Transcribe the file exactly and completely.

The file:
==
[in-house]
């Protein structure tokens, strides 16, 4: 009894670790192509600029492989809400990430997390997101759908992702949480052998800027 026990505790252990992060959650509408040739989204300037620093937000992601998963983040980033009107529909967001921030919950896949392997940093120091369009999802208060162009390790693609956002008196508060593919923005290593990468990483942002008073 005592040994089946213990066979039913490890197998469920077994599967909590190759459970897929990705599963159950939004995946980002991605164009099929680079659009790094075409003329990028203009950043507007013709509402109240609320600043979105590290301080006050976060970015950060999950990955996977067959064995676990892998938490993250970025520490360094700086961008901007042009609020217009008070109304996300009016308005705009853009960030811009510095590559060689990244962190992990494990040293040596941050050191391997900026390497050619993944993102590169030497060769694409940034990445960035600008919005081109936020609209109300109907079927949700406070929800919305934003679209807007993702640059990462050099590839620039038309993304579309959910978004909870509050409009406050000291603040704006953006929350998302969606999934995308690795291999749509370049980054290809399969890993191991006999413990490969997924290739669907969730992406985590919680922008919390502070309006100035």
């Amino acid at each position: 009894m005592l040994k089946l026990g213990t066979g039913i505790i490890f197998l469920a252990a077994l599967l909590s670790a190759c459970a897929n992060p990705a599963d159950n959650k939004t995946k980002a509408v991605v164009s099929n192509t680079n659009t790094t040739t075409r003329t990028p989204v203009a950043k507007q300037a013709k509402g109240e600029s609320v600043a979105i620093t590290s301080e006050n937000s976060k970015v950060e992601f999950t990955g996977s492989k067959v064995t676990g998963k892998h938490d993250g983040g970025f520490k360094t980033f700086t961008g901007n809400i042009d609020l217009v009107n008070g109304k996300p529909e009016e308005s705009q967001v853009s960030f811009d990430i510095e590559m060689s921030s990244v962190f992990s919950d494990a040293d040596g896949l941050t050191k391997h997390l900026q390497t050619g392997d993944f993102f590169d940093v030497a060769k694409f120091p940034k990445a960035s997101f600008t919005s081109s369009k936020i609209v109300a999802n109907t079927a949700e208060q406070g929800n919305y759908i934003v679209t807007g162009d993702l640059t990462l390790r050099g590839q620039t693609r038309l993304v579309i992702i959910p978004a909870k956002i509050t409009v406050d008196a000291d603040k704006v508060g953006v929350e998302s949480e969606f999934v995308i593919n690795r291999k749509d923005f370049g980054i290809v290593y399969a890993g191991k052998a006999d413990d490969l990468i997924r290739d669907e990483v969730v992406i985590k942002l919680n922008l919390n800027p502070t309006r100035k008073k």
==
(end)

[in-house]
């Protein structure tokens, strides 16, 4: 009894670790192509600029492989809400990430997390997101759908992702949480052998800027 026990505790252990992060959650509408040739989204300037620093937000992601998963983040980033009107529909967001921030919950896949392997940093120091369009999802208060162009390790693609956002008196508060593919923005290593990468990483942002008073 005592040994089946213990066979039913490890197998469920077994599967909590190759459970897929990705599963159950939004995946980002991605164009099929680079659009790094075409003329990028203009950043507007013709509402109240609320600043979105590290301080006050976060970015950060999950990955996977067959064995676990892998938490993250970025520490360094700086961008901007042009609020217009008070109304996300009016308005705009853009960030811009510095590559060689990244962190992990494990040293040596941050050191391997900026390497050619993944993102590169030497060769694409940034990445960035600008919005081109936020609209109300109907079927949700406070929800919305934003679209807007993702640059990462050099590839620039038309993304579309959910978004909870509050409009406050000291603040704006953006929350998302969606999934995308690795291999749509370049980054290809399969890993191991006999413990490969997924290739669907969730992406985590919680922008919390502070309006100035």
């Amino acid at each position: 009894m005592l040994k089946l026990g213990t066979g039913i505790i490890f197998l469920a252990a077994l599967l909590s670790a190759c459970a897929n992060p990705a599963d159950n959650k939004t995946k980002a509408v991605v164009s099929n192509t680079n659009t790094t040739t075409r003329t990028p989204v203009a950043k507007q300037a013709k509402g109240e600029s609320v600043a979105i620093t590290s301080e006050n937000s976060k970015v950060e992601f999950t990955g996977s492989k067959v064995t676990g998963k892998h938490d993250g983040g970025f520490k360094t980033f700086t961008g901007n809400i042009d609020l217009v009107n008070g109304k996300p529909e009016e308005s705009q967001v853009s960030f811009d990430i510095e590559m060689s921030s990244v962190f992990s919950d494990a040293d040596g896949l941050t050191k391997h997390l900026q390497t050619g392997d993944f993102f590169d940093v030497a060769k694409f120091p940034k990445a960035s997101f600008t919005s081109s369009k936020i609209v109300a999802n109907t079927a949700e208060q406070g929800n919305y759908i934003v679209t807007g162009d993702l640059t990462l390790r050099g590839q620039t693609r038309l993304v579309i992702i959910p978004a909870k956002i509050t409009v406050d008196a000291d603040k704006v508060g953006v929350e998302s949480e969606f999934v995308i593919n690795r291999k749509d923005f370049g980054i290809v290593y399969a890993g191991k052998a006999d413990d490969l990468i997924r290739d669907e990483v969730v992406i985590k942002l919680n922008l919390n800027p502070t309006r100035k008073k």